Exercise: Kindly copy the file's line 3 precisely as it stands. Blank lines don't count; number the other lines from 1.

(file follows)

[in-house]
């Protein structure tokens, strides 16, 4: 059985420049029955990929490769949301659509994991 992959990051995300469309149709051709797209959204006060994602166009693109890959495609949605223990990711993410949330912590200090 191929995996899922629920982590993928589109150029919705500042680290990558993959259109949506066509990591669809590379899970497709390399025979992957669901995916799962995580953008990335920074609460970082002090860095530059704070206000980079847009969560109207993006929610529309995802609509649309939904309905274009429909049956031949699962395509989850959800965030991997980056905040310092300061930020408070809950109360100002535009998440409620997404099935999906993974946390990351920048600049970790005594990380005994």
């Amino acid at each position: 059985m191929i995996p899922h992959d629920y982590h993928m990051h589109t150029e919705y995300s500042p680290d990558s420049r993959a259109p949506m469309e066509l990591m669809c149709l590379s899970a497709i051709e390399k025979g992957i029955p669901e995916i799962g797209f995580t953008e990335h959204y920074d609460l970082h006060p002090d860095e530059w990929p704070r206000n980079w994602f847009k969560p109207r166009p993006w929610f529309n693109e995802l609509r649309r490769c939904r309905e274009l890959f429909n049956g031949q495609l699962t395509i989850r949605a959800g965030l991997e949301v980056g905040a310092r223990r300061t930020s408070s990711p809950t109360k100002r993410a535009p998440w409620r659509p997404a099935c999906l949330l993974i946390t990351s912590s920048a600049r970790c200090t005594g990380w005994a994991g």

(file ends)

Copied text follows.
């Amino acid at each position: 059985m191929i995996p899922h992959d629920y982590h993928m990051h589109t150029e919705y995300s500042p680290d990558s420049r993959a259109p949506m469309e066509l990591m669809c149709l590379s899970a497709i051709e390399k025979g992957i029955p669901e995916i799962g797209f995580t953008e990335h959204y920074d609460l970082h006060p002090d860095e530059w990929p704070r206000n980079w994602f847009k969560p109207r166009p993006w929610f529309n693109e995802l609509r649309r490769c939904r309905e274009l890959f429909n049956g031949q495609l699962t395509i989850r949605a959800g965030l991997e949301v980056g905040a310092r223990r300061t930020s408070s990711p809950t109360k100002r993410a535009p998440w409620r659509p997404a099935c999906l949330l993974i946390t990351s912590s920048a600049r970790c200090t005594g990380w005994a994991g």